AgGateway tests precision ag conversion toolbox
AgGateway will begin initial testing next week of its Standardized Precision Ag Data Exchange (SPADE) Conversion Toolbox. The test will take place in Lincoln, Neb., at PlugFest, an agricultural machinery compatibility testing event organized by the Agricultural Electronics Manufacturers Foundation (AEF) and hosted by the National Tractor Testing Lab. The SPADE team expects to release the completed toolbox by late summer.
The SPADE Conversion Toolbox addresses a pressing need in agriculture: interoperability, or the ability of farm systems to “talk” to each other. It is a set of software tools designed to simplify field operations data exchange by farm management software companies, farm equipment manufacturers and other stakeholders.
Farm equipment now collects vast amounts of data to capture such information as how much product was applied or crop harvested, where it was applied, and when. That information can be used to farm more accurately and efficiently – which makes better use of resources and also increases the safety of the food supply.
“The problem is that it’s often very hard for growers and their partners to get to that data, so most of it goes unused,” said Andres Ferreyra, Ph.D., Manager of Special Projects in Ag Connections, Inc., and the SPADE Management Team Lead. “Stakeholders in agriculture spend a lot of time and effort converting between multiple proprietary data formats in order to get anything done. The SPADE Conversion Toolbox will make a huge difference in breaking that data format logjam.”
“When all the equipment and software are speaking the same language, communication across the industry finally becomes possible,” said Joe Tevis, Ph.D., Director of Agronomic Products and Services for Topcon Precision Agriculture, and SPADE Project Chair.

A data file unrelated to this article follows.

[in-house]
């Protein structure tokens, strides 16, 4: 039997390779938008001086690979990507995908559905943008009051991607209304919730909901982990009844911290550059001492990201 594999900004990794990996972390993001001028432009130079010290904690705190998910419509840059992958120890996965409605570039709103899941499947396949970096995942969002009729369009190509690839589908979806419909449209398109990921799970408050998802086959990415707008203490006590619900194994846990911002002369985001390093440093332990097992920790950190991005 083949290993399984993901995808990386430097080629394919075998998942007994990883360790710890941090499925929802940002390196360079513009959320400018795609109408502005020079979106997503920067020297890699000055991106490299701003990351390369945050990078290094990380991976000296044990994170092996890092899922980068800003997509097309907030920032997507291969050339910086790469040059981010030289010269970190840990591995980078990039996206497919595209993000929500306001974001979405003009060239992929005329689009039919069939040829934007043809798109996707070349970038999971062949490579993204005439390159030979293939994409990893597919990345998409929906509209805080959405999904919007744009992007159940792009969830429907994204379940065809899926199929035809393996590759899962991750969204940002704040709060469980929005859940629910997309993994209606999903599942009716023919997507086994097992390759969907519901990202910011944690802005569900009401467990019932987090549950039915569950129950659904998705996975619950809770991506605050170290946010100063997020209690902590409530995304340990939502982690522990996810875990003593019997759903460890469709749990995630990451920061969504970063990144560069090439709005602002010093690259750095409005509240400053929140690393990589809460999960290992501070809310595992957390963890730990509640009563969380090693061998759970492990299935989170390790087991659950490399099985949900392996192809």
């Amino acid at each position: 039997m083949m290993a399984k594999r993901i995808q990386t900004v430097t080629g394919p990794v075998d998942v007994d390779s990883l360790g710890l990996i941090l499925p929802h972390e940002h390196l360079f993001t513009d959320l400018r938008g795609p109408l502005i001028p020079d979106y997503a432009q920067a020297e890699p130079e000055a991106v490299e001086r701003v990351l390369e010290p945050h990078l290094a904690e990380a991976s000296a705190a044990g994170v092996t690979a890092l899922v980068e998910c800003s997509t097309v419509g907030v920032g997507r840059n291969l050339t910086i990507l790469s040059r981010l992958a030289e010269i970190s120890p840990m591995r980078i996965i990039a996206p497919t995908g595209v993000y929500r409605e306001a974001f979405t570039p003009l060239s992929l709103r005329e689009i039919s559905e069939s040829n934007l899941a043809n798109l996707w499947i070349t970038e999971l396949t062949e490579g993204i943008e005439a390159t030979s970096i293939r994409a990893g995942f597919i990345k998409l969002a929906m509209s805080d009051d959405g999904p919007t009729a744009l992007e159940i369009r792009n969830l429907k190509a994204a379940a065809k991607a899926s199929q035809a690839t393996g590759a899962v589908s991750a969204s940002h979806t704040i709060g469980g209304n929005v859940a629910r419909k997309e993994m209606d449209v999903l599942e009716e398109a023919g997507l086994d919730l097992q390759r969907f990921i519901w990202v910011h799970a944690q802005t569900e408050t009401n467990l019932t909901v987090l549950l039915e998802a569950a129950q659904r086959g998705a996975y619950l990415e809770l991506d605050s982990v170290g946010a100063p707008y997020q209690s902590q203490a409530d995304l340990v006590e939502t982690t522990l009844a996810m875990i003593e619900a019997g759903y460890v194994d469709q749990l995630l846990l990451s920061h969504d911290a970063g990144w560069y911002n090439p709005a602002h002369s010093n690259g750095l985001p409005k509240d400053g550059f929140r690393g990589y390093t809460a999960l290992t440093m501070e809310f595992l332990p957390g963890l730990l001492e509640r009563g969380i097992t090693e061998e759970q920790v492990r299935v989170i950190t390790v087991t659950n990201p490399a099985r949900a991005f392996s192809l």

All of the standards and formats created by AgGateway – the work of the volunteer councils and project teams such as SPADE – are open standards for all to access and use, and they can be used globally. There is no fee to access or use AgGateway standards; the industry as a whole can benefit.
Tevis noted that the SPADE team has worked closely with AEF and the International Standards Organization (ISO) on the project. “Our AgGateway SPADE team has found the working relationship with ISO/AEF to be very satisfying and mutually beneficial,” Tevis said. “The expertise of the AEF committees in machine-implement interface as well as their attention to detail is complemented by AgGateway’s practical agri-business perspective.”
The value of AgGateway’s standards-driven effort was echoed by Dennis Daggett, Senior Vice President for Strategic Initiatives at ProAg, and current Chair of AgGateway’s Precision Ag Council.
“A comprehensive standard for data exchange will be huge for agriculture,” he said. “There’s often a clear before-and-after when standards emerge in agriculture – think of ‘3-point-hitch’ or ‘quick hydraulic couplers’… Standardization in these areas made life a lot easier for everyone involved.”
AgGateway’s effort is comprehensive, and ranges from implementation of standards in multiple segments of the industry to laying a firm foundation through a comprehensive glossary of agricultural terms and definitions.
“A glossary clearly defines the data being collected and transmitted. The AgGateway glossary is being developed in conjunction with other standards organizations and regulatory groups. This takes a little more time, but develops accuracy and credibility for what we are doing,” added Daggett.
More information on AgGateway projects will be available at the AgGateway Mid-Year Meeting in Altoona, Iowa, June 9-12. For more information, go to www.AgGateway.org.
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